5 prevailing cultural norms towards ill health prevention, and (3) company size. Managers in high performing (typically large) companies therefore had better knowledge of organisational and technical noise control measures, and had made some progress with translating this knowledge into practice (i.e. implementing these controls and promotion of positive health and safety attitudes/cultural norms). In addition, (4) the level of health and safety resource was found to influence performance levels. High performers had better access to such resources than did low performers. It comes as no surprise, therefore, that the low performers involved in this research tended to be the smaller companies (mostly micros) whereas the high performers were mostly medium-sized or large companies. Hearing protection seemed to be preferred, especially by low performers, because it was considered simple and cheap. Even those small companies guided by external consultants opted for hearing protection without considering whether this was the most effective and cost-effective solution or not in the long-term. 4. Only health surveillance and worker education seemed to be externally motivated, largely through insurers. Those companies undertaking health surveillance (mostly high performing) were doing so because they (i) wanted to protect themselves against potential future health claims and (ii) saw it as a way to gauge the success of implemented noise controls providing evidence that they worked, despite occupational hearing loss taking many years in most cases for symptoms to manifest. Companies were generally unaware, however, of the need to train workers in hearing protection use; managers considered this to be common sense. 5. Future noise interventions need to address the three primary factors found to influence managerial decision-making and practices, namely, knowledge/awareness of noise risks and associated technical/organisational controls, health and safety culture and company size. Regarding company size, interventions need to be appropriately tailored to the constraints (both physical and financial) that companies, particularly small companies, might be facing. Interventions designed to raise managerial knowledge/awareness should not only include the appropriate selection of controls, but also awareness of the long-latency nature of noise. Such knowledge may in turn positively influence prevailing cultural attitudes of the importance of noise as an occupational health risk. The health and safety culture of an organisation should not be underestimated as this was found to be the most influential factor. What do these findings mean in practice? These findings highlight awareness raising and cultural change as key areas for HSE to target. In relation to awareness raising HSE could consider: Appropriately tailoring future noise messages to small manufacturing companies. Current noise guidance appears to be better suited to medium-sized and large companies than the vast majority of small companies that make up the sector. It is the smaller companies, however, that are the ones likely to be struggling to get to grips with what would work for them in practice (i.e. how to make improvements) that is feasible and affordable. The apparent preoccupation with measuring noise, even in circumstances where this may not be necessary, acts as a further barrier to making improvements. HSE needs to fill the gap between current information supplied to employers and the practical application of such guidance. Tailoring the guidance to small companies should in principle make this accessible to organisations of any size. In addition, pitching guidance at the level of similar rather than specific occupational health risks might help to reduce the burden. But, smaller companies need to be made aware of the existence of such guidance and where they can access this. iv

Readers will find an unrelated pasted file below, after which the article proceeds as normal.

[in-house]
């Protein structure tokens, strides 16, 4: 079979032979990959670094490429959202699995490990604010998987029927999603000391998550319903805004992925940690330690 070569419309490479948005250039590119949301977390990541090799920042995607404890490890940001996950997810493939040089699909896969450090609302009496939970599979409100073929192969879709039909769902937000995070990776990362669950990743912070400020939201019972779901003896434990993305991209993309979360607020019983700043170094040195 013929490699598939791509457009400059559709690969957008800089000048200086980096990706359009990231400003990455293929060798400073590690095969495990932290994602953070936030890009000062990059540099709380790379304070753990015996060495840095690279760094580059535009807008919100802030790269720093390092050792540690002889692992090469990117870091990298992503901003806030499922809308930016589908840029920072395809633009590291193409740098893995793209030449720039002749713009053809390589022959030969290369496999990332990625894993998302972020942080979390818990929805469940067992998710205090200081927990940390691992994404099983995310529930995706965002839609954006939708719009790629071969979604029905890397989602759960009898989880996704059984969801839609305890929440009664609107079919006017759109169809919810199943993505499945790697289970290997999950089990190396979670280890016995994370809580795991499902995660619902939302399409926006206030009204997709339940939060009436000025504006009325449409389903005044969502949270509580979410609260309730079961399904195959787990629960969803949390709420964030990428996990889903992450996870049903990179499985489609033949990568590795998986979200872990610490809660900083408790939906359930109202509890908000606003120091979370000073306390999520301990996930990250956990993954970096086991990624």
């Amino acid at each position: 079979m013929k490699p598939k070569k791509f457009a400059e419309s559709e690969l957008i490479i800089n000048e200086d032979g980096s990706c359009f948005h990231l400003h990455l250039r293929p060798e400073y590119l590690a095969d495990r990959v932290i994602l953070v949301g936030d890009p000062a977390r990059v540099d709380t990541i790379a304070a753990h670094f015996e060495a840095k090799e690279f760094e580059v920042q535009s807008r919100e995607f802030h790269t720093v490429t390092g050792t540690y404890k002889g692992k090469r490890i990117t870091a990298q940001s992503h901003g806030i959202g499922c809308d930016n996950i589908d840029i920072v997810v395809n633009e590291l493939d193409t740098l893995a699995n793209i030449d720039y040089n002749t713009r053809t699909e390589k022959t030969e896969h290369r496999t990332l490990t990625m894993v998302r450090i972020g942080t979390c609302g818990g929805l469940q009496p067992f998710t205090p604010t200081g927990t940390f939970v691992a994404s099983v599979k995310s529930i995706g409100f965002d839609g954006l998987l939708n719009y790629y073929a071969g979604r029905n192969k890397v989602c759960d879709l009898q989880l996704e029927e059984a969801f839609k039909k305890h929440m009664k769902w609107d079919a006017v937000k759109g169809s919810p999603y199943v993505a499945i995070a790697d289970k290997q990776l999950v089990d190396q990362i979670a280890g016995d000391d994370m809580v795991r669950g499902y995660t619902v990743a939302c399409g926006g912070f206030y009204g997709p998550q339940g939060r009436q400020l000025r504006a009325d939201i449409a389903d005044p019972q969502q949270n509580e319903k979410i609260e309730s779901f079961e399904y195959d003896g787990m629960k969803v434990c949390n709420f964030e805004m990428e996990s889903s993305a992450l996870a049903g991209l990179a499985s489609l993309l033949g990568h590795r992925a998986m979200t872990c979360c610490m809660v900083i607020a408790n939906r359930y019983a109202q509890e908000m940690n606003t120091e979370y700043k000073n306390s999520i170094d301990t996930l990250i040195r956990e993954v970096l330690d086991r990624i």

6 Communicating to employers that health surveillance results in the short-to-medium term do not necessarily mean that noise risks are being adequately managed. This reflects a commonly held misconception amongst managers in this research, and seems to correspond with their lack of appreciation of the long-latency nature of noise. HSE should consider ways of overcoming this misconception about health surveillance for monitoring occupational health conditions. While development of HSE s noise website may continue to assist the high performing, larger companies likely to use it, this is unlikely to be an effective means of communicating with hard-to-reach companies. Innovative ways are needed of providing advice to these (typically small, non-unionised) companies that rarely seek this out this information. Using larger, high performing companies as a mechanism for cascading key messages relating to noise management through the supply chain or industry events might be one way to achieve this. Another potential means for cascading important messages to managers would be to establish links with external bodies such as manufacturers/suppliers of manufacturing machinery/tools and hearing protection, health and safety training providers etc. Focused interventions like training might also be effective in educating the small, hardto-reach companies. This could be as simple as training managers on how to approach noise control. Training has the added benefit of being more amenable to evaluation than organisational-wide interventions. Evidence that these simple interventions actually work could serve as a powerful motivator for their adoption by other managers. With regards to culture change HSE could consider: The current extent to which cultural assessments form part of HSE inspections and the feasibility of including these and/or providing managers with the tools to initiate cultural improvements themselves by addressing the behavioural aspects of noise management in parallel with implementing higher-level (technical/engineering) controls. Encouraging organisational culture change through the establishment of industry norms and the cascading of good practice in noise management to the smaller, hard-to-reach companies. In collaboration with the larger, high performing companies, HSE could agree such norms and establish an appropriate means of communicating good practice (e.g. through a noise forum or community that managers could join). CONTEXT This research forms part of the Health and Safety Executive s (HSE s) long-term strategy for the prevention of noise-induced ill health at work. As with other long-latency health conditions (e.g. asthma, cancer), noise-induced hearing loss (NIHL) may not reach a disabling stage until later in life, potentially leading employers to overlook the immediate need to control noise risks. Anecdotal evidence available to HSE suggests a general lack of acceptance amongst employers of NIHL as a significant occupational health issue, and limited action on their part to reduce noise levels. Whilst previous research has documented factors that influence management behaviour, this mostly concerns general health and safety management than noise management per se. To our knowledge, none has systematically assessed the specific knowledge, attitudes and beliefs that employers hold about noise and the influence of social, environmental and organisational factors, such as health and safety culture. This study extends the current evidence base through isolation of the individual, environmental and social factors that are pertinent to noise management. In addition, it identifies those factors that are key for v